Herald editorial board
A bill that shouldn't be controversial has passed the North Dakota House of Representatives without controversy. We note that the phrase "shouldn't be controversial" doesn't always make it so, and especially when oil, the environment and big business are involved.
The bill is SB 2044, which would amend state law to more clearly define that it is illegal to tamper with or damage energy facilities and other types of critical infrastructure, according to a report that originated with the Bismarck Tribune. It would increase penalties for valve-turners and groups and organizations that conspire with them.
SB 2044 was born in northeast North Dakota in 2016 when environmental activists turned an oil pipeline valve as part of a protest. Turning a valve on a pipeline is a wanton act - one that starts with trespassing, but which could lead to great economic troubles for the company that owns the pipeline.
The bill was introduced by state Sen. Janne Myrdal, R-Edinburg; it was in her district where the 2016 incident occurred. The bill wouldn't just include oil- and gas-related sites, but would extend to other resources as well, including electrical, water, telecommunications, rail and other critical infrastructure.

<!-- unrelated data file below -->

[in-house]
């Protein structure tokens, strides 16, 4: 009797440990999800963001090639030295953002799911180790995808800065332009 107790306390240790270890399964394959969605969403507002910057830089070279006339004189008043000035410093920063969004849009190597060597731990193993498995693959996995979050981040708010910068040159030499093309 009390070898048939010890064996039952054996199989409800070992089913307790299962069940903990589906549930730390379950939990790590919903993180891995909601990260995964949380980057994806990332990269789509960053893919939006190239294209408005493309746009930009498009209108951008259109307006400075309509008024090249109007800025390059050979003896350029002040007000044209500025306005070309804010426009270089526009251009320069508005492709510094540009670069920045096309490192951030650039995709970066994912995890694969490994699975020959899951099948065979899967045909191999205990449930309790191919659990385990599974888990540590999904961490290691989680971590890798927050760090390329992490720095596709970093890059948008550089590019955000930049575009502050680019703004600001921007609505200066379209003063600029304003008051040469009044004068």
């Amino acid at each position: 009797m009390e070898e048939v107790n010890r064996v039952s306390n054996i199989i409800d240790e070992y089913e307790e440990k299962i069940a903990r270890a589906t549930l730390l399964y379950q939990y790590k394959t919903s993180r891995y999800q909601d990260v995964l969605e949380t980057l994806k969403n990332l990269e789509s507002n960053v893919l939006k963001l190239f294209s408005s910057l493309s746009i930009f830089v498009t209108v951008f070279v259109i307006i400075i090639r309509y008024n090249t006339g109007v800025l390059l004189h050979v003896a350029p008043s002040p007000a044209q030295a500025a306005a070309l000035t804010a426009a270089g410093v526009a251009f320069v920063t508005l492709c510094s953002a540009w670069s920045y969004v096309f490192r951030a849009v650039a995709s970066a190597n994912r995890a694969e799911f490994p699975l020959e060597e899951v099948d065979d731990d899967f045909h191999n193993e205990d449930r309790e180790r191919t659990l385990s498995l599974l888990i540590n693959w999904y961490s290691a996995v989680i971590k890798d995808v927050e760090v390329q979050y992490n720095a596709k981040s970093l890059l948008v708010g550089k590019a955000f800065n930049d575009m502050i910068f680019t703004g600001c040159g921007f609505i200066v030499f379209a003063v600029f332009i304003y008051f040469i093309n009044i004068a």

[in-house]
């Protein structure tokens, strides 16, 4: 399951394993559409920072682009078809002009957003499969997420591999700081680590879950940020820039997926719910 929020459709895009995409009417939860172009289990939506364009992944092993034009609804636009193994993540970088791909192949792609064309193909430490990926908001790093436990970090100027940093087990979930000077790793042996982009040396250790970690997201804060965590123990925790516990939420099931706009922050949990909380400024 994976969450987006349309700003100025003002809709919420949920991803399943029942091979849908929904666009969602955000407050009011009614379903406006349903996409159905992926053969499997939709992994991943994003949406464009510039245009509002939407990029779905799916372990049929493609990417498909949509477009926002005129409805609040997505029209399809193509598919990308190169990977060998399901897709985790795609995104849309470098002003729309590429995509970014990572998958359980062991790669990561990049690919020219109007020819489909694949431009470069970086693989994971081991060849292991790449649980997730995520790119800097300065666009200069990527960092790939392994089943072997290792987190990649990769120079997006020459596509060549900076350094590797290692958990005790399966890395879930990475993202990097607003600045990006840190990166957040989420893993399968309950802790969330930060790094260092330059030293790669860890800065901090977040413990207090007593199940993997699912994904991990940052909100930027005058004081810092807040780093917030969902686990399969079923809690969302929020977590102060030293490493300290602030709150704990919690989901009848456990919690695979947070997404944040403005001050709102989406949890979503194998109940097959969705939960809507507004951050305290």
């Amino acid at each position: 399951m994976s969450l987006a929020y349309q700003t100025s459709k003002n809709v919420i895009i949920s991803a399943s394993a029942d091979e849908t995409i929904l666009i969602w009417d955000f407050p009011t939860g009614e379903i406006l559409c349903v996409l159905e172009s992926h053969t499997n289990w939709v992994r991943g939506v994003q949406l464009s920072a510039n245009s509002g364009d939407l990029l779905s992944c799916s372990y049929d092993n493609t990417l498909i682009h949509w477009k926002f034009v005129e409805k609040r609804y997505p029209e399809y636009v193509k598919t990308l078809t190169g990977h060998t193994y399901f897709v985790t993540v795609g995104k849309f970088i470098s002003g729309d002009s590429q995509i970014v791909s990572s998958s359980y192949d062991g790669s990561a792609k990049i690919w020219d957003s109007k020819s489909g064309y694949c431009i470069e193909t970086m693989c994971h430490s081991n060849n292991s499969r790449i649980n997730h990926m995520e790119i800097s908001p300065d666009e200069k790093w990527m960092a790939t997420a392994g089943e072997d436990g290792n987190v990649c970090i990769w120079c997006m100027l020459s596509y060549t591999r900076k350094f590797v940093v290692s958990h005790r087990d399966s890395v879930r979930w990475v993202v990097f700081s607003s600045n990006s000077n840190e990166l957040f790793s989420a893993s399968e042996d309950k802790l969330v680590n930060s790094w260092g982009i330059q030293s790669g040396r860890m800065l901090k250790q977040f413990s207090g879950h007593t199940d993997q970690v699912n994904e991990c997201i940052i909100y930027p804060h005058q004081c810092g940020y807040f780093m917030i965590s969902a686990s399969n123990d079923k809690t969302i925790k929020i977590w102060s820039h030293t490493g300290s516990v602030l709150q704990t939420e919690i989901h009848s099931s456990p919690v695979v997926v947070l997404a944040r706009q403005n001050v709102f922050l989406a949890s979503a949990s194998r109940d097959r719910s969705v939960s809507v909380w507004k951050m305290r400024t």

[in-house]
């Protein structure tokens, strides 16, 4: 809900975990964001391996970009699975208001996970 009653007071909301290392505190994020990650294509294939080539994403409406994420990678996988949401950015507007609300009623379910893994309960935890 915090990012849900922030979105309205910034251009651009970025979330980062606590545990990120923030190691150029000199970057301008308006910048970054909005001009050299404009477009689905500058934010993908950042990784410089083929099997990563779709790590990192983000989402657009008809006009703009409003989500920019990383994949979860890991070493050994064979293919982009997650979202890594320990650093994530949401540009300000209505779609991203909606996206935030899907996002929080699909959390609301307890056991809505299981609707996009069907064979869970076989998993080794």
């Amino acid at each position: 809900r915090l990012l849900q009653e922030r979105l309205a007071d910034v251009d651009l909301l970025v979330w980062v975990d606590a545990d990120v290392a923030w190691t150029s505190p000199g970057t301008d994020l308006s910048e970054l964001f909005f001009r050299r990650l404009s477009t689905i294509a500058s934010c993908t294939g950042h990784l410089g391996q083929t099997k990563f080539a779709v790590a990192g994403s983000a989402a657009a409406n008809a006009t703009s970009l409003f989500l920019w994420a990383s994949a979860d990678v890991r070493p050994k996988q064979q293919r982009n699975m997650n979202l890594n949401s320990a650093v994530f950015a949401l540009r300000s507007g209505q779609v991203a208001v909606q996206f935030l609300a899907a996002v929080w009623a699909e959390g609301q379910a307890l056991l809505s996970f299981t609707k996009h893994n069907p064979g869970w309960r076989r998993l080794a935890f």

In the 2016 case, two out-of-state men were charged with multiple crimes after they interfered with emergency valves on the Keystone TransCanada pipeline near Walhalla, N.D., about 100 miles northwest of Grand Forks. The Herald reported at the time that the men were part of a group called Climate Direct Action, which shut down several pipelines across the country in conjunction with the Dakota Access Pipeline protests earlier that year in south-central North Dakota.
The men originally hoped to use a "necessity defense," which has become a de rigueur response for activists who claim there is no other way to protect themselves and others from harm. In the 2016 TransCanada case, the presiding judge ruled the necessity defense wouldn't be allowed.
In the end, we suspect it isn't so much about protecting themselves as it is about creating headlines to spread their message and further their cause. Still, today it's working - evidenced by this editorial.
Lawmakers, led by Myrdal, are hoping to add teeth to punishments against valve-turners in North Dakota, and we're glad to see it.
"Interruptions of such infrastructure, in especially our state but across the nation, could actually be deadly for our citizens," Myrdal said in a Bismarck Tribune report last month.
We agree, and that's why SB 2044 should be passed when it goes before the House of Representatives.
Not everyone agrees, however. The American Civil Liberties Union of North Dakota says SB 2044 is unnecessary and that it is meant to "chill speech."
We don't see it at as an impediment to any sort of speech. Instead SB 2044 is a bill to update laws in response to ever-changing and evolving tactics being used by protesters, who have no right whatsoever to trespass and jeopardize infrastructure or commerce in the name of the environment, free speech or whatever cause to which they subscribe.